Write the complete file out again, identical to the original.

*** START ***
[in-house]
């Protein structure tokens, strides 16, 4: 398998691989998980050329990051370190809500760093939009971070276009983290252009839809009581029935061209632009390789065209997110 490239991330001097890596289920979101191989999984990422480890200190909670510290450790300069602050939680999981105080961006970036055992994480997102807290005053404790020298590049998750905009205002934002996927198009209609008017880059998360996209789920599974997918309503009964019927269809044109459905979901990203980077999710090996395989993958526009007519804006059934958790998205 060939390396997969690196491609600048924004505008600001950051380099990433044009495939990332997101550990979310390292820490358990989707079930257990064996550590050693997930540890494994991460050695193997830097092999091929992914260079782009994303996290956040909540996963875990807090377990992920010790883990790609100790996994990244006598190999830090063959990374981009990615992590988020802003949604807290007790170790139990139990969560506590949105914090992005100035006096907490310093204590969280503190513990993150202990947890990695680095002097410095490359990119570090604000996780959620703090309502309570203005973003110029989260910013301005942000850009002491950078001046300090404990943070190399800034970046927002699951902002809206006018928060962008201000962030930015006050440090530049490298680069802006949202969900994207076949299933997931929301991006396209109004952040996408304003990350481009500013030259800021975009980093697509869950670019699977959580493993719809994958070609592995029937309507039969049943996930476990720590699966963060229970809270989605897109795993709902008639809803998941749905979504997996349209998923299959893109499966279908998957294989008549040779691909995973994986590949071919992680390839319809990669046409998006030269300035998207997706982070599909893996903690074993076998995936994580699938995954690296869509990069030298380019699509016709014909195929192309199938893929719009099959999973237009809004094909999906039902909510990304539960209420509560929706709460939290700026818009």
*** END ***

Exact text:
[in-house]
């Protein structure tokens, strides 16, 4: 398998691989998980050329990051370190809500760093939009971070276009983290252009839809009581029935061209632009390789065209997110 490239991330001097890596289920979101191989999984990422480890200190909670510290450790300069602050939680999981105080961006970036055992994480997102807290005053404790020298590049998750905009205002934002996927198009209609008017880059998360996209789920599974997918309503009964019927269809044109459905979901990203980077999710090996395989993958526009007519804006059934958790998205 060939390396997969690196491609600048924004505008600001950051380099990433044009495939990332997101550990979310390292820490358990989707079930257990064996550590050693997930540890494994991460050695193997830097092999091929992914260079782009994303996290956040909540996963875990807090377990992920010790883990790609100790996994990244006598190999830090063959990374981009990615992590988020802003949604807290007790170790139990139990969560506590949105914090992005100035006096907490310093204590969280503190513990993150202990947890990695680095002097410095490359990119570090604000996780959620703090309502309570203005973003110029989260910013301005942000850009002491950078001046300090404990943070190399800034970046927002699951902002809206006018928060962008201000962030930015006050440090530049490298680069802006949202969900994207076949299933997931929301991006396209109004952040996408304003990350481009500013030259800021975009980093697509869950670019699977959580493993719809994958070609592995029937309507039969049943996930476990720590699966963060229970809270989605897109795993709902008639809803998941749905979504997996349209998923299959893109499966279908998957294989008549040779691909995973994986590949071919992680390839319809990669046409998006030269300035998207997706982070599909893996903690074993076998995936994580699938995954690296869509990069030298380019699509016709014909195929192309199938893929719009099959999973237009809004094909999906039902909510990304539960209420509560929706709460939290700026818009």